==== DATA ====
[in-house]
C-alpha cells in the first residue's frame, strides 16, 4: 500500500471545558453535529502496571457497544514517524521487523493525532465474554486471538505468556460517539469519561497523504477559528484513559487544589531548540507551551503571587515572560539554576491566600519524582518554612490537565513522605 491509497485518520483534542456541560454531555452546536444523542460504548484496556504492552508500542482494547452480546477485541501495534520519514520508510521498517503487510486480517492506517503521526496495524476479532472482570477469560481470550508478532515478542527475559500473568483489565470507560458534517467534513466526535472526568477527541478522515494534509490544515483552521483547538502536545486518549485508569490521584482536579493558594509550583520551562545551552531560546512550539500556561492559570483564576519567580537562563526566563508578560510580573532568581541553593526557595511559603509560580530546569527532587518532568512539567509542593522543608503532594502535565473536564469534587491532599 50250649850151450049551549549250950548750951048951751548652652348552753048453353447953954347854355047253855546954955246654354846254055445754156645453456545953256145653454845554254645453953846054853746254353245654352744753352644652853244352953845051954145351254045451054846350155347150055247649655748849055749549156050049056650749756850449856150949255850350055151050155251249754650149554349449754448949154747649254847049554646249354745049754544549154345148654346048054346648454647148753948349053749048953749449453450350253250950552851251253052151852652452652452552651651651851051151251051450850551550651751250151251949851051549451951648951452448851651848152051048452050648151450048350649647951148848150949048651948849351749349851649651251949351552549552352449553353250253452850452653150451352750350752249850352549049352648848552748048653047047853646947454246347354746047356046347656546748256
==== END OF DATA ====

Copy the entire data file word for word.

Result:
[in-house]
C-alpha cells in the first residue's frame, strides 16, 4: 500500500471545558453535529502496571457497544514517524521487523493525532465474554486471538505468556460517539469519561497523504477559528484513559487544589531548540507551551503571587515572560539554576491566600519524582518554612490537565513522605 491509497485518520483534542456541560454531555452546536444523542460504548484496556504492552508500542482494547452480546477485541501495534520519514520508510521498517503487510486480517492506517503521526496495524476479532472482570477469560481470550508478532515478542527475559500473568483489565470507560458534517467534513466526535472526568477527541478522515494534509490544515483552521483547538502536545486518549485508569490521584482536579493558594509550583520551562545551552531560546512550539500556561492559570483564576519567580537562563526566563508578560510580573532568581541553593526557595511559603509560580530546569527532587518532568512539567509542593522543608503532594502535565473536564469534587491532599 50250649850151450049551549549250950548750951048951751548652652348552753048453353447953954347854355047253855546954955246654354846254055445754156645453456545953256145653454845554254645453953846054853746254353245654352744753352644652853244352953845051954145351254045451054846350155347150055247649655748849055749549156050049056650749756850449856150949255850350055151050155251249754650149554349449754448949154747649254847049554646249354745049754544549154345148654346048054346648454647148753948349053749048953749449453450350253250950552851251253052151852652452652452552651651651851051151251051450850551550651751250151251949851051549451951648951452448851651848152051048452050648151450048350649647951148848150949048651948849351749349851649651251949351552549552352449553353250253452850452653150451352750350752249850352549049352648848552748048653047047853646947454246347354746047356046347656546748256